There are now multiple designs available, some cemented and some as liners to be inserted into cementless shells. Most new designs take 28 mm heads and smaller.10 Only a few have a proven track record and there is no long-term published clinical data on many designs. There are few comparative clinical studies on the expanded clinical use of DM bearing that demonstrate superior clinical outcomes compared with THA with a fixed bearing, particularly when larger diameter heads (32 or 36 mm) are used. Whilst clinical studies are rare in the literature, biomechanical studies on DM bearings conclude wider acetabular safe zone and larger jump distance for these implants.19,20 Any conclusion of these studies that suggests the biomechanical advantage of DM bearings should not create the wrong impression that it can compensate for a lack of surgical skill. It is important that surgeons still implant the components in the best possible position for each individual patient.21
Adverse soft-tissue reactions to metal debris have however become a concern, with caution regarding the release of metal ion levels in dual mobility hips,22 particularly with the increased use of these implants in cementless shells, and with our increased understanding of taper corrosion.23,24 However, Tarity et al25 reported no particular pattern of corrosion or fretting on the retrieved components from 18 dual mobility hips. Similarly, Barlow et al26 assessed metal ion levels in four different bearing systems in THA, including dual mobility (excluding metal on metal hips), and concluded that metal ion levels in modern THA systems were not significantly different, although THA with a metal head showed higher metal ion levels compared with THA with ceramic heads. Thus, it is worth considering the use of ceramic or ‘ceramicized’ metal heads in this setting.
The use of DM may also vary depending on the size of the patient. There may, for example, be limited benefits in patients with small acetabular components. In such patients, the use of a large head will probably afford similar protection.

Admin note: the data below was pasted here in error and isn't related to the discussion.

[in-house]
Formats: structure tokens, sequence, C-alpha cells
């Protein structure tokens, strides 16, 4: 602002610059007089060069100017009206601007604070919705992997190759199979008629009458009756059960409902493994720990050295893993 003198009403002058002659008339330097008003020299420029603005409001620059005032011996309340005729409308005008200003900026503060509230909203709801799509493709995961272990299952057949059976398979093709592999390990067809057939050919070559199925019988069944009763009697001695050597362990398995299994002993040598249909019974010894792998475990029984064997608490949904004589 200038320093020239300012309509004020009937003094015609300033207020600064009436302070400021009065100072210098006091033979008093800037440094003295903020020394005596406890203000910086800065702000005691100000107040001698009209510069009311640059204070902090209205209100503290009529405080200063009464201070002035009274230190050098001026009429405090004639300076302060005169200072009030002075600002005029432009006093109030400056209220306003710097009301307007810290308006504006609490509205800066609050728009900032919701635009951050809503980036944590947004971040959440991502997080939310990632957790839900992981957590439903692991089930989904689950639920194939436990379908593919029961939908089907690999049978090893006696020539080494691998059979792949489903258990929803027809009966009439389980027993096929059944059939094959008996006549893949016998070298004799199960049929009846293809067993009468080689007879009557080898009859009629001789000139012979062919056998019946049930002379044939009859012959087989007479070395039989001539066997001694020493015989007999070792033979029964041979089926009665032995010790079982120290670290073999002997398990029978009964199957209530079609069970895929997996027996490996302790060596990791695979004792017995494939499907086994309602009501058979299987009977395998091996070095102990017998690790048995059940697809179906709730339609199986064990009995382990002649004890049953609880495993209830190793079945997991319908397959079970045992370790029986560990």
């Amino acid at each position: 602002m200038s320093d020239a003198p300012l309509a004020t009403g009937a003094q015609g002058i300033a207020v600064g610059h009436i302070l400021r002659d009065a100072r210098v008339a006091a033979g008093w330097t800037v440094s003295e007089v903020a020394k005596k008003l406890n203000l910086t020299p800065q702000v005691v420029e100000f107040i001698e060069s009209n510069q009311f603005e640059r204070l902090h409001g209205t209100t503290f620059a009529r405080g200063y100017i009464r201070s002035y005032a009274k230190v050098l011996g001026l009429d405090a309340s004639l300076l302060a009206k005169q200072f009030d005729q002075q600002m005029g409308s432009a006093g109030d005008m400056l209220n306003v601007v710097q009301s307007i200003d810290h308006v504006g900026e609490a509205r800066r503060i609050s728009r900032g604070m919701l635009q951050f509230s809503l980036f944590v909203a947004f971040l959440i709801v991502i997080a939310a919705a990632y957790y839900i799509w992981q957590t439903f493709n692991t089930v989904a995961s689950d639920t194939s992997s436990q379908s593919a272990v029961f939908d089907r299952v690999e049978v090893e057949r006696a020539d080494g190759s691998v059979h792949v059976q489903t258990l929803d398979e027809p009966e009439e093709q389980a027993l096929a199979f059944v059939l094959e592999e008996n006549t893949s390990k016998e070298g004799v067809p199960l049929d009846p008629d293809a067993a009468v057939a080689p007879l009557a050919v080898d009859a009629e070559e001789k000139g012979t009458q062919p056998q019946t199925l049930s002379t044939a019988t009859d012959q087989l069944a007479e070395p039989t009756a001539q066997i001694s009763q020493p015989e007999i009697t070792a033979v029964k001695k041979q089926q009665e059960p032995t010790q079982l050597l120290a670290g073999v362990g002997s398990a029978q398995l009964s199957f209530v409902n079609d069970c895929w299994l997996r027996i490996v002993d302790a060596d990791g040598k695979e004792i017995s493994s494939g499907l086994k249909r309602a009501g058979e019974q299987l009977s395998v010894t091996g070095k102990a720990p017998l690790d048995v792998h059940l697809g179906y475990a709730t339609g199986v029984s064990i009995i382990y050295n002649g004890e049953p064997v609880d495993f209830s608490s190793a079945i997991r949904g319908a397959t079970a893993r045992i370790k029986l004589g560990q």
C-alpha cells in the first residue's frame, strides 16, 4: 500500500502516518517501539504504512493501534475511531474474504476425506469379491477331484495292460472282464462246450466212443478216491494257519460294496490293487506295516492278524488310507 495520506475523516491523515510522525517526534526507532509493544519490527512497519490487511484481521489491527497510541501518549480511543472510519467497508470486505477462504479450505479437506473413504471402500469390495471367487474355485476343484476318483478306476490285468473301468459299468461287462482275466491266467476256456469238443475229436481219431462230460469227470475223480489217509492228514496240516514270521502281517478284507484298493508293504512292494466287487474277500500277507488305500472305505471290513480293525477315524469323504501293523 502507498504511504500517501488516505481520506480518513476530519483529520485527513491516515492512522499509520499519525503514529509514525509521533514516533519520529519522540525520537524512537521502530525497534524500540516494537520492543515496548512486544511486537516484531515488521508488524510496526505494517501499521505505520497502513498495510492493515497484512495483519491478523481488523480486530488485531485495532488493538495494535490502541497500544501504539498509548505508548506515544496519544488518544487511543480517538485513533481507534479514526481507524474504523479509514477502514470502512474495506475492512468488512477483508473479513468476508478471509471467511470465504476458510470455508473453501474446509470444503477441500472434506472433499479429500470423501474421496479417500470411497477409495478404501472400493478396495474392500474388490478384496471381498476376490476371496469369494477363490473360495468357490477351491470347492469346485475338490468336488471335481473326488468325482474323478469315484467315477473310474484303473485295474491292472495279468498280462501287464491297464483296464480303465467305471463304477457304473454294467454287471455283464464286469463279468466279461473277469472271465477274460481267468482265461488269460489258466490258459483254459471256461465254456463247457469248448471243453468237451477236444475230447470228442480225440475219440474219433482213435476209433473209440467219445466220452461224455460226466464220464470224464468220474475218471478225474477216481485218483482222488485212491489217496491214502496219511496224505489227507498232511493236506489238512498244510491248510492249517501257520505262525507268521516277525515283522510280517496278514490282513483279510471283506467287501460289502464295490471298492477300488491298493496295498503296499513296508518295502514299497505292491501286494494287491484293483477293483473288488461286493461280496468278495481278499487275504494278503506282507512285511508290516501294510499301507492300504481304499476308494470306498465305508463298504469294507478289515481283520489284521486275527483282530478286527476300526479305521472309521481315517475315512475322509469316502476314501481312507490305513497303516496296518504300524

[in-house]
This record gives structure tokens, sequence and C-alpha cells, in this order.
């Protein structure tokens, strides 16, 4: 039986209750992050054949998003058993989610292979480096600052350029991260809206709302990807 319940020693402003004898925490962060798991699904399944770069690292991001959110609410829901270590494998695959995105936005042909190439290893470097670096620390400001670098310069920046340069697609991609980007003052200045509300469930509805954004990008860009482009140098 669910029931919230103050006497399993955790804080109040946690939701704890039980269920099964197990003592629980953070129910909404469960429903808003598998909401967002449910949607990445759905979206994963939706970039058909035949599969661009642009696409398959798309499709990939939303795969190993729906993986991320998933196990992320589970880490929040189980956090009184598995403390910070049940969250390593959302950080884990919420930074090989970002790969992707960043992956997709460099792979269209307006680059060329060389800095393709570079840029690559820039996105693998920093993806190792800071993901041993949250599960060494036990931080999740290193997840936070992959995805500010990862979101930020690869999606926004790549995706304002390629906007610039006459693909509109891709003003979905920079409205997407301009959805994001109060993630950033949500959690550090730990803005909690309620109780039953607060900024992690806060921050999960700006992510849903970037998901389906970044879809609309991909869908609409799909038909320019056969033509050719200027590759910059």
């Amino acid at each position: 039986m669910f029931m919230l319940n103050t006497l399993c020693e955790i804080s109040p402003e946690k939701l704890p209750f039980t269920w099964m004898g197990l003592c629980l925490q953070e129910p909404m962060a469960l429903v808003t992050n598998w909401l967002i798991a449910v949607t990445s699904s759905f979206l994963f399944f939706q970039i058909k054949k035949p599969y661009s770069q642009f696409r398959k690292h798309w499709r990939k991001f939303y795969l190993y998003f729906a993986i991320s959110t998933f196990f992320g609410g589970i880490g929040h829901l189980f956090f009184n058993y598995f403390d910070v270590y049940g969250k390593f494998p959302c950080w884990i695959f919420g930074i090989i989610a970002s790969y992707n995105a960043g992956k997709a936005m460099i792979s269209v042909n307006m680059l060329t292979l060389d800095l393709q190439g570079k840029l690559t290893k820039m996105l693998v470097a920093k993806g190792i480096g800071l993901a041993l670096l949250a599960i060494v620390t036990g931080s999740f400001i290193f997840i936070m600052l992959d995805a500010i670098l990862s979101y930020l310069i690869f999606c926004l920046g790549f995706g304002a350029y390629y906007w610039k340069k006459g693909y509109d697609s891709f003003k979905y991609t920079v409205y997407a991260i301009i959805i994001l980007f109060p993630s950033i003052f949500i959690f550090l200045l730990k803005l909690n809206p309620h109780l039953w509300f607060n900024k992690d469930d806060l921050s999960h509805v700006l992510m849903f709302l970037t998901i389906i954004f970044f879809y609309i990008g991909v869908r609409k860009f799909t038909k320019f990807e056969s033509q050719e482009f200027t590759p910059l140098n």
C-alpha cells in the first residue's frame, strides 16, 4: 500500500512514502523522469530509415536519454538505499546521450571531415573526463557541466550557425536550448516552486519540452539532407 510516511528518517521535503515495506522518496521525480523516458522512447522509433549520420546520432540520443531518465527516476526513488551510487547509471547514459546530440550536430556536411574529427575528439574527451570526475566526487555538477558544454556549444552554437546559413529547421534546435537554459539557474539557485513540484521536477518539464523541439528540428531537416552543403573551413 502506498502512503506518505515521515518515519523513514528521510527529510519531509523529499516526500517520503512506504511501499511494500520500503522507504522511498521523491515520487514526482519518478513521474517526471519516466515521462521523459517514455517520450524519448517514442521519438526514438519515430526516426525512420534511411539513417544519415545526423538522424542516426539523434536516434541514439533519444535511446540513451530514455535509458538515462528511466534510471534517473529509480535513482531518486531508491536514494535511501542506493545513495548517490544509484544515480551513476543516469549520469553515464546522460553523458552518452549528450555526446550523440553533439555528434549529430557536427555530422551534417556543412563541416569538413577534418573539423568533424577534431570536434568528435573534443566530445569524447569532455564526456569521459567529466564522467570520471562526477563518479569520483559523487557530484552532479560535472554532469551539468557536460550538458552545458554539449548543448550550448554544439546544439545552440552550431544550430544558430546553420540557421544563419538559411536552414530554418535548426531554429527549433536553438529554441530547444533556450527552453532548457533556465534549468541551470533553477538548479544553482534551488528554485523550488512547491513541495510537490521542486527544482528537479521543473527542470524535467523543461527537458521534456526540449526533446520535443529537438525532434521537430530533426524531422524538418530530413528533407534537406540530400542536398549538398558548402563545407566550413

With good reported clinical outcomes and particularly low dislocation rates, as well as improved design of the implants in order to minimise the known complications, DM bearings have become more and more popular. However, despite the increasing use of DM bearings, the English language literature is lacking robust evidence to refine clinical indications for DM in primary and revision hip arthroplasty. In a recent systematic review, almost all of the included studies on DM were retrospective case series.11
In dual mobility, we have a clever established solution that helps in both primary and revision hip arthroplasty.10 It has transitioned from a niche product to one in regular use, but requires careful scrutiny of the data on the currently available implants, high-level studies, and review of registry data in order to ensure that we are not creating new problems. It is our responsibility to embrace this technology and ensure that it is applied effectively. The need for more data should not delay its responsible introduction into clinical practice, provided surgeons continue to choose their implants judiciously, apply good surgical technique, and select implants and patients appropriately.